Cognitive Complexity and the Linguistic Swampland


A central concern of linguistic theory is determining necessary and sufficient conditions on the expressivity or “generative capacity” of the grammars/functions which account for linguistic phenomena. This is especially true for cognitive theories of linguistic capacities. Prior work shows that while the landscape of possible functions is vast, the range of “things linguistic” is tightly constrained by intersecting factors like learnability, descriptive power, and algorithmic efficiency. In this talk I will review some recent mathematical work describing (1) conditions on the generative capacity of linguistic phenomena independent of a particular framework, and (2) classifying different linguistic theories with respect to these mathematical conditions. The key lesson is that many linguistic theories lie in what I call the “swampland”, a vast area where the capacity of the theories does not obey these constraints, even if the theories are themselves internally consistent-looking. I present some conditions for telling whether a linguistic theory sits in the swampland or is well-behaved.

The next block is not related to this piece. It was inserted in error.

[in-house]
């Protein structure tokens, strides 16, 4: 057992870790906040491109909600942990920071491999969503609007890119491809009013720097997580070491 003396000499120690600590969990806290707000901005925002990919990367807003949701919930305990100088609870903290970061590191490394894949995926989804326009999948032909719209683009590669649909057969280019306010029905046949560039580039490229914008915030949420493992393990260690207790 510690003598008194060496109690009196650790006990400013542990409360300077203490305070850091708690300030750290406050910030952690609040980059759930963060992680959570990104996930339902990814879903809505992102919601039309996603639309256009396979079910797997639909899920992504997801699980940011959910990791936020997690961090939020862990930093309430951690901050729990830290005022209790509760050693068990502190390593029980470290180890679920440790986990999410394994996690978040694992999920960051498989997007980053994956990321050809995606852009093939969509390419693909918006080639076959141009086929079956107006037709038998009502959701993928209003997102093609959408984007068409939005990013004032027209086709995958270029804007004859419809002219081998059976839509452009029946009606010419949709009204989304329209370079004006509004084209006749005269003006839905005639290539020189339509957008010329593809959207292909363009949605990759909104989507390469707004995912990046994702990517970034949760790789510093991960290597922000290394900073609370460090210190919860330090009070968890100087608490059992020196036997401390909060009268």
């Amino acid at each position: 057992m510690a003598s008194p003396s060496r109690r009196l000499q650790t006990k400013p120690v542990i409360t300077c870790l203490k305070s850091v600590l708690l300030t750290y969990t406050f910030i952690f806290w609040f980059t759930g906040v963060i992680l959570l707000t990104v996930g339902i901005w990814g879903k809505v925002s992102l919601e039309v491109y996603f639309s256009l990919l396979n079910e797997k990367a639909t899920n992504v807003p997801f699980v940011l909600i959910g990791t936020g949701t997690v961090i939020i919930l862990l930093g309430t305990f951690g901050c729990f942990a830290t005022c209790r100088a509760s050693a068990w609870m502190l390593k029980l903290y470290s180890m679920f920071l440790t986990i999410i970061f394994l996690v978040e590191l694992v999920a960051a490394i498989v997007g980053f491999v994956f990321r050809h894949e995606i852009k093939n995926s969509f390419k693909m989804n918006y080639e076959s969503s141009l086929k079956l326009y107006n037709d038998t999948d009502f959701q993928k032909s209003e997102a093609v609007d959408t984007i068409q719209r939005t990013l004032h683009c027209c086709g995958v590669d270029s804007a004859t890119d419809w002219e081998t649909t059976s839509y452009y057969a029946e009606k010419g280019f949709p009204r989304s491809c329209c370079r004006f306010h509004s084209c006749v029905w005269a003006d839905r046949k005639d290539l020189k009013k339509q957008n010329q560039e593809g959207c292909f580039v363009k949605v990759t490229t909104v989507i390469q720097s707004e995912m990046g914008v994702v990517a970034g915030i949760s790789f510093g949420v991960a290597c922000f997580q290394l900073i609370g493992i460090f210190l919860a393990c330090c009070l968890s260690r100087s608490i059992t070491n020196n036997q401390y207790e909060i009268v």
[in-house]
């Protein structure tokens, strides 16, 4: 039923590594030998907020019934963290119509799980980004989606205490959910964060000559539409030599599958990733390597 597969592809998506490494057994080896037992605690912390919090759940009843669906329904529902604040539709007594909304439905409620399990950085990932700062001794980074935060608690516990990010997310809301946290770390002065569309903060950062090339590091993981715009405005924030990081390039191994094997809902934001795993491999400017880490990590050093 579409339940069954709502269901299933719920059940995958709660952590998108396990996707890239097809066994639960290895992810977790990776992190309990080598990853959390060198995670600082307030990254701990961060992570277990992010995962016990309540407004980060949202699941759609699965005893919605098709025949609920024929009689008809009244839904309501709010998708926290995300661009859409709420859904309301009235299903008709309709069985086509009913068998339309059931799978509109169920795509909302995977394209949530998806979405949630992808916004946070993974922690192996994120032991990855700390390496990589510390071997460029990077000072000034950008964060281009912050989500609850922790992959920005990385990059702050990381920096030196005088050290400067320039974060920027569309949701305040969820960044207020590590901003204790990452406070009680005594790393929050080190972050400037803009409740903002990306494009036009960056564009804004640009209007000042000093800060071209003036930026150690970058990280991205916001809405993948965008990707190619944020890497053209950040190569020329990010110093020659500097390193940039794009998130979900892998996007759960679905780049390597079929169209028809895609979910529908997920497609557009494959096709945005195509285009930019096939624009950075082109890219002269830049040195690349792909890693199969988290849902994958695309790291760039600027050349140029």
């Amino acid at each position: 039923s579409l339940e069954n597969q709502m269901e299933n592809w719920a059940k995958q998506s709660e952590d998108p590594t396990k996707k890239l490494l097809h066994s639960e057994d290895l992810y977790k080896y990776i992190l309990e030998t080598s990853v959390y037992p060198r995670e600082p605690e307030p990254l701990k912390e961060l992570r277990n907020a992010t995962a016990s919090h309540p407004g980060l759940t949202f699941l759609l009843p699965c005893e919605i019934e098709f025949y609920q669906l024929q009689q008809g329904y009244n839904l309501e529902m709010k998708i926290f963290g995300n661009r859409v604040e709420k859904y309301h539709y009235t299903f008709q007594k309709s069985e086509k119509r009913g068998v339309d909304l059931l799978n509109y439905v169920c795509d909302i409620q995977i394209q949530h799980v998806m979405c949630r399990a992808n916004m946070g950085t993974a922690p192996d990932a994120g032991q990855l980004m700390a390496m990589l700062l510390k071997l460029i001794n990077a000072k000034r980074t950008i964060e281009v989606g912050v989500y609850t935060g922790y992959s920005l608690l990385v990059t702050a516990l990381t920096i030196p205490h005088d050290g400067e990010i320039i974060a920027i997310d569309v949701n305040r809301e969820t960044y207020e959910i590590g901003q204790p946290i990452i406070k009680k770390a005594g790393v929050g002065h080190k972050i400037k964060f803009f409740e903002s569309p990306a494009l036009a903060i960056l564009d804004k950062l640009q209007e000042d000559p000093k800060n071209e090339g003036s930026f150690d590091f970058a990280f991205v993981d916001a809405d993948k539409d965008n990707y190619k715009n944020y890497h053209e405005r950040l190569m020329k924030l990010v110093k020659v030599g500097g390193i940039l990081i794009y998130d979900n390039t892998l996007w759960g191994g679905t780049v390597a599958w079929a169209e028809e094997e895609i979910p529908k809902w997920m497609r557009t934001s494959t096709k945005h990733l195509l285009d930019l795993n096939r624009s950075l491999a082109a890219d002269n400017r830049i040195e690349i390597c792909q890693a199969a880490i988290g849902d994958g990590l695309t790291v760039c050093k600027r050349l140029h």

Oct 10, 2022 2:00 PM
UC Davis Linguistics Department
Jon Rawski
Jon Rawski
Assistant Professor

I am a researcher working at the interface of mathematics, linguistics, cognitive science, and algorithmic learning theory.